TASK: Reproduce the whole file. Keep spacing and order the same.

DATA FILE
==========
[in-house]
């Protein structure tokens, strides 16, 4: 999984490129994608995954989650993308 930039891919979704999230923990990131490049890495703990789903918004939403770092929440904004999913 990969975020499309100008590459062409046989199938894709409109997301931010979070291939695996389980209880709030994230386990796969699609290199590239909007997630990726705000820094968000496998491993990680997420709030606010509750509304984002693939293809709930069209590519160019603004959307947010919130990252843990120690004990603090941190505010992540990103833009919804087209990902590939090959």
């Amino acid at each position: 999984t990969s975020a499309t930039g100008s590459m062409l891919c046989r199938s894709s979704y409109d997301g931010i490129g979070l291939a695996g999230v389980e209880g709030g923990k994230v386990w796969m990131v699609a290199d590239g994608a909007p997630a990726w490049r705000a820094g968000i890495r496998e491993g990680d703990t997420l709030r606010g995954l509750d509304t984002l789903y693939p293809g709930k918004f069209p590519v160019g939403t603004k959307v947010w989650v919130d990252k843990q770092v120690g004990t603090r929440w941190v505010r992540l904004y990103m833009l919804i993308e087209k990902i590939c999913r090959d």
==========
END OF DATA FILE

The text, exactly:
[in-house]
């Protein structure tokens, strides 16, 4: 999984490129994608995954989650993308 930039891919979704999230923990990131490049890495703990789903918004939403770092929440904004999913 990969975020499309100008590459062409046989199938894709409109997301931010979070291939695996389980209880709030994230386990796969699609290199590239909007997630990726705000820094968000496998491993990680997420709030606010509750509304984002693939293809709930069209590519160019603004959307947010919130990252843990120690004990603090941190505010992540990103833009919804087209990902590939090959």
């Amino acid at each position: 999984t990969s975020a499309t930039g100008s590459m062409l891919c046989r199938s894709s979704y409109d997301g931010i490129g979070l291939a695996g999230v389980e209880g709030g923990k994230v386990w796969m990131v699609a290199d590239g994608a909007p997630a990726w490049r705000a820094g968000i890495r496998e491993g990680d703990t997420l709030r606010g995954l509750d509304t984002l789903y693939p293809g709930k918004f069209p590519v160019g939403t603004k959307v947010w989650v919130d990252k843990q770092v120690g004990t603090r929440w941190v505010r992540l904004y990103m833009l919804i993308e087209k990902i590939c999913r090959d």